USSR and Afghans

THE interesting thing about the latest news from Afghanistan is that the Russians would apparently rather risk losing than spend more on their venture. Russian troops and their local Afghan clients set out in mid-August to close off their southern border once and for all to infiltration of guerrillas and weapons from neighboring Pakistan.

The military operation must have gone reasonably well from the Russians' point of view in the beginning. On Sept. 16 Afghan puppet President Babrak Karmal declared the frontier was ``closed forever against the enemy like an unbreakable wall.''

But a lively battle has been going on ever since around Khost. Khost is a town held by Soviet and puppet Afghan troops, south of the main road from Peshawar in Pakistan to Kabul in Afghanistan. The route through Khost has been the main avenue into Afghanistan for rebel forces receiving American help.

During the summer rebels surrounded Khost. In mid-September the Soviets reinforced the Khost garrison by air and then launched a counter offensive from it against the surrounding guerrillas. It is called the heaviest fighting so far in the civil war.

The Soviets have been attempting to pacify Afghanistan since they invaded it late in 1979, and they are still a long way from their goal. Resistance is as vigorous as ever and more successful this year than last.

The Soviets could, if they chose, increase their physical force in Afghanistan immensely and probably decisively, if they were willing to spend the effort, funds, and manpower. Why have they not greatly increased the forces committed to the operation?

At the time of the invasion they were estimated to have put about 100,000 men into Afghanistan. The latest estimate by the International Institute of Strategic Studies is 115,000. That represents a small increase, but nothing to what the Soviets could do. Their total military strength is over 5 million.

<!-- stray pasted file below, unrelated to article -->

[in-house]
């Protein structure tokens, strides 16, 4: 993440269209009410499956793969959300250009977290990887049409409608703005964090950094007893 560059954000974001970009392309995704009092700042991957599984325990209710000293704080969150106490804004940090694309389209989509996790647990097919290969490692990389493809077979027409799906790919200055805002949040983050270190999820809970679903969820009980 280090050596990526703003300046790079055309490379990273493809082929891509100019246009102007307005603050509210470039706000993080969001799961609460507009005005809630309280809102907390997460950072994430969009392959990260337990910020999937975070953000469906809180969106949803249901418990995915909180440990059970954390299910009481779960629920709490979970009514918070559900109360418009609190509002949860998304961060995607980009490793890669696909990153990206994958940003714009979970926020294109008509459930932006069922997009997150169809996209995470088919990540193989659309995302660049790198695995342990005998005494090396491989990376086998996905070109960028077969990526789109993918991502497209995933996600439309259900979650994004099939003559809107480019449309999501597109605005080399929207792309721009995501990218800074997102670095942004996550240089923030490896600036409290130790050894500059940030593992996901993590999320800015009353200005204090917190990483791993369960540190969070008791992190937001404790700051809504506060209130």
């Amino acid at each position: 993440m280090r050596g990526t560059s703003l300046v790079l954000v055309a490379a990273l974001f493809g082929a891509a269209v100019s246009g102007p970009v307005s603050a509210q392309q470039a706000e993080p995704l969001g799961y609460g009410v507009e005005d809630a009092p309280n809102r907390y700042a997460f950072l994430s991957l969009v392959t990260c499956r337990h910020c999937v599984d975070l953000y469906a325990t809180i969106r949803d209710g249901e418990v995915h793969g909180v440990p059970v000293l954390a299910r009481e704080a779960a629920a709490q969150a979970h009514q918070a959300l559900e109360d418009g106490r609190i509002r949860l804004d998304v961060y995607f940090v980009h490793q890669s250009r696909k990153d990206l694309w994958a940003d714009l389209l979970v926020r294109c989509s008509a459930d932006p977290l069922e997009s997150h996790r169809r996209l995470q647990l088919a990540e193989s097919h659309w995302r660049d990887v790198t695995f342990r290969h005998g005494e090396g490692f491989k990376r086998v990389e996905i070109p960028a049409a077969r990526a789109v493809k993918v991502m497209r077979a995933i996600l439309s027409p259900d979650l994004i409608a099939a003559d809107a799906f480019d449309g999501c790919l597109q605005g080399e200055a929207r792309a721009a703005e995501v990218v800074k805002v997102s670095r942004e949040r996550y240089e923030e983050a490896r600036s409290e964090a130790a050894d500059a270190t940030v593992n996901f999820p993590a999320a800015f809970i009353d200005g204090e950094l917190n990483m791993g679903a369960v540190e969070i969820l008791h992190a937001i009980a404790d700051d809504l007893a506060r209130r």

A permissible deduction from the known facts is that they have a basic policy of attempting to handle their Afghan problem exclusively with military forces from their southern command. They apparently have not drawn down any other commands to reinforce the deployment in Afghanistan.

This policy is in contrast to American policy in Vietnam. President Lyndon Johnson sent half a million Americans to that theater by withdrawing forces from all other areas, including the vital European theater. The Russians have not weakened their strength in Europe or Asia for the sake of Afghanistan.

This in turn makes it relatively easy for the US and China -- the main providers of aid to the Afghan resistance forces -- to feed in enough weapons, supplies, and ammunition to keep the resistance alive. A resistance movement that has survived through nearly six years of often bitter fighting against a vastly better armed Soviet Army is vigorous and alive.

Have the Russians learned something from the American experience in Vietnam?

They have limited their spending on the Afghan venture. They have never put enough into it to weaken them on any other front. They can afford what they are spending. They are not weakening their strategic position elsewhere. The US spent beyond its home-front tolerance in Vietnam and had to get out. The same will not happen to the Russians in Afghanistan.

The other side of the coin is that it continues to look like a ``no win'' situation for them. Americans and Chinese keep feeding enough help to the resistance to keep it alive and fighting. Moscow does not raise the stakes. This can go on indefinitely.

Six years of fighting in Afghanistan has led the Russians into a stalemate. It could be broken in two ways; either by a big increase in the Soviet investment, or by a big increase in US and Chinese aid to the Afghan loyalists. Neither is likely because each side could escalate to balance off what the other does.

In effect Washington and Peking, working in silent and unavowed partnership, have produced a situation from which Moscow can escape only through negotiation and compromise.

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